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Displaying items by tag: Connemara

The “do not consume” notice on public water affecting over 5,000 households in south Connemara has been lifted with immediate effect by Irish Water.

The agency says water is safe to drink for the “majority” living in An Spidéal and Na Forbacha, but those living in the network served by the Ros-a-Mhíl reservoir have been issued with a “boil water” notice.

This is to protect public health until additional remedial works are complete, Irish Water says.

The “do not consume” notice in place since September was issued due to reported high levels of manganese in the public water supply, which involved extensive flushing of the system to remove.

Businesses and some residents have been critical of the lack of communication over the issue by Irish Water. Tankered water, which then had to be boiled, was made available at a number of collection points.

Irish Water’s drinking water compliance specialist Dr Pat O’Sullivan acknowledged the impact the “do not consume” notice had on the 5,675 customers supplied by An Spidéal’s public water supply and thanked them for their patience while Irish Water and Galway County Council worked to have it lifted.

“ We would like to thank all the residents and businesses who were affected by this notice for their patience and cooperation while it was in place to protect public health,”Dr O’Sullivan said.

“We would also like to acknowledge and thank our colleagues in Galway County Council who worked tirelessly to address what was a challenging and complex issue. This notice has now been lifted, in consultation with the Health Service Executive and Environmental Protection Agency, following an extensive sampling and testing process to ensure that the water is safe to drink,” Dr O’Sullivan added.

He explained that the Boil Water Notice for those served by the Ros-a-Mhíl reservoir has been put in place due to the low levels of chlorine and detections of coliform bacteria in this part of the supply network. Works are ongoing to address this issue, he said.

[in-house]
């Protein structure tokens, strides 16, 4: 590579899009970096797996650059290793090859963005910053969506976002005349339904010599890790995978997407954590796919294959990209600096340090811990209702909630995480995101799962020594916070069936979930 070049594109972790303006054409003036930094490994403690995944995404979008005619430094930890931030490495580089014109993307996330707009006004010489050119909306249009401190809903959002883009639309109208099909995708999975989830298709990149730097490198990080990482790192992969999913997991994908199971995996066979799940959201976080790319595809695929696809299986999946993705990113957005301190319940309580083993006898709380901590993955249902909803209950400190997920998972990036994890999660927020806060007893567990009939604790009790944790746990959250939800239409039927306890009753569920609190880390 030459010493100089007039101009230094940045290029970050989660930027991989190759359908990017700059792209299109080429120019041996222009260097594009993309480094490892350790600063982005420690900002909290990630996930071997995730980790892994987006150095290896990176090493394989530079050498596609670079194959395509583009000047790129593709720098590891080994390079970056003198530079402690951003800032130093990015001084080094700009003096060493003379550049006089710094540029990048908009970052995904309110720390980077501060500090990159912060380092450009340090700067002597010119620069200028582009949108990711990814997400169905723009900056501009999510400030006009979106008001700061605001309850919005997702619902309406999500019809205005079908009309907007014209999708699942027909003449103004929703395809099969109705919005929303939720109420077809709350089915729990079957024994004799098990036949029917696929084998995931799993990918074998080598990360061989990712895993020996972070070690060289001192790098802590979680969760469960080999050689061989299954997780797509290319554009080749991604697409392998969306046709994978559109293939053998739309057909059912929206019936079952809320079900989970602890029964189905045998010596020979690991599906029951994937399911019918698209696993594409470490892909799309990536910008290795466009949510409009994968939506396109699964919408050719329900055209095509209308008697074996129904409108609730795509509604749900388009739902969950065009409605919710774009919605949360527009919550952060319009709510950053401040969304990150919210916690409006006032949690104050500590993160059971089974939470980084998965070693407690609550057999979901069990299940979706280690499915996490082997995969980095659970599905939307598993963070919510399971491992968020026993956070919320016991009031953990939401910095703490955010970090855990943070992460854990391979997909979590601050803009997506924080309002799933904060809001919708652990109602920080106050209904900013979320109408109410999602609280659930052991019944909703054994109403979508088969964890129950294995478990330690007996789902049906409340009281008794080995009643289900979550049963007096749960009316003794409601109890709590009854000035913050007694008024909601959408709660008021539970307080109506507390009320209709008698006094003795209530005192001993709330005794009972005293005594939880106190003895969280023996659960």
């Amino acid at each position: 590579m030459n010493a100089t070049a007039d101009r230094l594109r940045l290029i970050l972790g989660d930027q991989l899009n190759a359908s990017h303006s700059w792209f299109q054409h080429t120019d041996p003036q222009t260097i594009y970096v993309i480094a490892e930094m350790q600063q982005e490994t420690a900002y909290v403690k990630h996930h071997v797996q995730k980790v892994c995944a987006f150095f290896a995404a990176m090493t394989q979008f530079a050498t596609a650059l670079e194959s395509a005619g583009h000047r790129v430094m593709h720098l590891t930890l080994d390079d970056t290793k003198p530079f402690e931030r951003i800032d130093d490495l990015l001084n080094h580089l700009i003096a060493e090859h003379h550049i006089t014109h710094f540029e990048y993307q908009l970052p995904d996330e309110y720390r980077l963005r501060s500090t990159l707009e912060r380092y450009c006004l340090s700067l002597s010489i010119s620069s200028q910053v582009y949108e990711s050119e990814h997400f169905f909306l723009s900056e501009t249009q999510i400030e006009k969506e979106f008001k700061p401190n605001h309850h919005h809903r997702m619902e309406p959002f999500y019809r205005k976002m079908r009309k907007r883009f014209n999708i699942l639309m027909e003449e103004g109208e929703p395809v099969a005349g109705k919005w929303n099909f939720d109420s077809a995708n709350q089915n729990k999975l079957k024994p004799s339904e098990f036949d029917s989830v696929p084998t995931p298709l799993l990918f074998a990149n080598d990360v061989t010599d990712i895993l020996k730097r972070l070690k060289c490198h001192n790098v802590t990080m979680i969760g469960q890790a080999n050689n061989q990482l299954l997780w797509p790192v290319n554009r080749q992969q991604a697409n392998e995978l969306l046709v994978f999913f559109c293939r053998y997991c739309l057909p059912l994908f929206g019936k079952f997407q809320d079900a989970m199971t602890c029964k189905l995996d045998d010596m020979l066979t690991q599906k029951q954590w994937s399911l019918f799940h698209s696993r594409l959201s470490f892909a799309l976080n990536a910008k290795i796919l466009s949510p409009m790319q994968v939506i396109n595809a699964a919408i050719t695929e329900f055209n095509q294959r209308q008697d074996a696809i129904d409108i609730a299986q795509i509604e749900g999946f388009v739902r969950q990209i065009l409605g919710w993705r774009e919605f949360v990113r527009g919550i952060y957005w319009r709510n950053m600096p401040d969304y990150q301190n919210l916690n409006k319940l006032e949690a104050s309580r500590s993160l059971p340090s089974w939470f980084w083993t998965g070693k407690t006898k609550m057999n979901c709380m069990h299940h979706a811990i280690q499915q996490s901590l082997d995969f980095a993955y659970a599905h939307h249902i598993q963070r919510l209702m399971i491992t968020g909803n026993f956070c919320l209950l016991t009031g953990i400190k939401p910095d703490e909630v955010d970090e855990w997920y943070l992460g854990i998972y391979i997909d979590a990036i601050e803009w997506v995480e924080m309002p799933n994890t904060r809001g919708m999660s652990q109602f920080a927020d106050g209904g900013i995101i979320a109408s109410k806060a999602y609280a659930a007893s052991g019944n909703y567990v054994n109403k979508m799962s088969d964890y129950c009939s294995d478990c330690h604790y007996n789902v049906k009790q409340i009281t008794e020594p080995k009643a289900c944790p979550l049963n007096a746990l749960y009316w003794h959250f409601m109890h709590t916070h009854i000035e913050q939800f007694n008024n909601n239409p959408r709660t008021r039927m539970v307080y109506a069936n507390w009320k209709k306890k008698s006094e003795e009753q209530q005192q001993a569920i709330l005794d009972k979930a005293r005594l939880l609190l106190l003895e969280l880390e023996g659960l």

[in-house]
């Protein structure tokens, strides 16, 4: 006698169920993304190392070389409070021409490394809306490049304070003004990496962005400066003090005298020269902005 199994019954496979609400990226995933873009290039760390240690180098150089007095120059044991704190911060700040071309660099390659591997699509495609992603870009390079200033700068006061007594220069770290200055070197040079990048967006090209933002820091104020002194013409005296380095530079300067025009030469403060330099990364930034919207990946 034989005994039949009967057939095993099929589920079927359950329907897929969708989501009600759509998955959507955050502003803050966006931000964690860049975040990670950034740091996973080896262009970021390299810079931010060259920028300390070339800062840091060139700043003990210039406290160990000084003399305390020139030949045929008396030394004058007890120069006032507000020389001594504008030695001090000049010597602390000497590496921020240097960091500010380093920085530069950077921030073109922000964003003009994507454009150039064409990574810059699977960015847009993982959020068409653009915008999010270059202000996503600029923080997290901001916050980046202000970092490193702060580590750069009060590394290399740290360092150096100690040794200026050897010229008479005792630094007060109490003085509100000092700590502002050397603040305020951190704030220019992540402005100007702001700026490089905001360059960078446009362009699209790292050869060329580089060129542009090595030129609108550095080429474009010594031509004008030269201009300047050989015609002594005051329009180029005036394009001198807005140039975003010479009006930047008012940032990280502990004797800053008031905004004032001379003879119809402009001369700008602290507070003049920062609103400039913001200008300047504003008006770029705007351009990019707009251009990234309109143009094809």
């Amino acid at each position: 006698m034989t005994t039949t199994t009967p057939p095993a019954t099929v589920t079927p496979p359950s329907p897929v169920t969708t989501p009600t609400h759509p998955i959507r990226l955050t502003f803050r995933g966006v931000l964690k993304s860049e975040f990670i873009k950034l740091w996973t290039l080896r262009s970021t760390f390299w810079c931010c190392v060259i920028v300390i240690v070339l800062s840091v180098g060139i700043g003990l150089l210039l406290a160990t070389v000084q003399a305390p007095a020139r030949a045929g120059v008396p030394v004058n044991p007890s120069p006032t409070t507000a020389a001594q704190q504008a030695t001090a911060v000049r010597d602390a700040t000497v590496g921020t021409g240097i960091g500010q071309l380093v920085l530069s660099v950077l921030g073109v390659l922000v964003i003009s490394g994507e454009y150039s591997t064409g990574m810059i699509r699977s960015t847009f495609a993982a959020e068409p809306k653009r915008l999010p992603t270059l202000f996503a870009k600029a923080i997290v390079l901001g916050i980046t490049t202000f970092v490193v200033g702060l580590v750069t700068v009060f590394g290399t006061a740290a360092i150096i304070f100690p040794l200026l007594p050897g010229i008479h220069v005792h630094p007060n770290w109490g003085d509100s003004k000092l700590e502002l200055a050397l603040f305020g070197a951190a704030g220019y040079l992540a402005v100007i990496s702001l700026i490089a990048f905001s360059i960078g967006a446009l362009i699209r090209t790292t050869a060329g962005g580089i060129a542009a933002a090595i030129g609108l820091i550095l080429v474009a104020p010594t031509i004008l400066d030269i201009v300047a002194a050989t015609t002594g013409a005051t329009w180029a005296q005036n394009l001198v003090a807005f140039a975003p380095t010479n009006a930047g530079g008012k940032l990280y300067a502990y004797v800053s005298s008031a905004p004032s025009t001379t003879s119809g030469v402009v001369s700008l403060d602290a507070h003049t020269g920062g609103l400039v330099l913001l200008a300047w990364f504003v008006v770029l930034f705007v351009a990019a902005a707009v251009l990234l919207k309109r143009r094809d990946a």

The area affected includes approximately 250 customers in Ros-a-Mhíl.

A map of the area is available to view on the supply and service section of water.ie. A “boil water” notice will also be hand-delivered to the properties affected, Irish Water said.

It said experts from Irish Water and Galway County Council are assessing the situation with a view to having the notice lifted as quickly as possible.

Vulnerable customers who have registered with Irish Water will be contacted directly about this notice, it says.

Water must be boiled for:

  • Drinking
  • Drinks made with water
  • Preparation of salads and similar foods, which are not cooked prior to eating
  • Brushing of teeth
  • Making of ice - discard ice cubes in fridges and freezers and filtered water in fridges. Make ice from cooled boiled water

Irish Water says that anyone who has concerns can contact our customer care team on 1800 278 278 or log onto the water supply and service section of water.ie for information.

A property’s eircode can also be entered on the water quality section of water.ie to check if it is included.

Published in Island News

A Connemara lobster fisherman has become a television star in the Netherlands over his role in a highly successful dating series.

As The Irish Examiner reports, Turbot island fisherman and farmer John O’Toole was hired to take a Dutch couple out fishing as part of the grand final in the highly successful dating series, Boer zoukt vrouw (“Farmer wants a wife”).

70-year-old widower Hans de Roover, who breeds horses in Noord Brabant in Netherlands, had signed up for the dating show last year. Having received replies from almost 90 applicants, he had chosen Connemara as the location for filming with one of his final four potential partners.

And 60-year old divorcee Annette Verschuure, from Zeeland, rose to the challenge. After the couple were flown to Dublin, they travelled west to Galway and Clifden, where they had been booked into the Abbeyglen Hotel.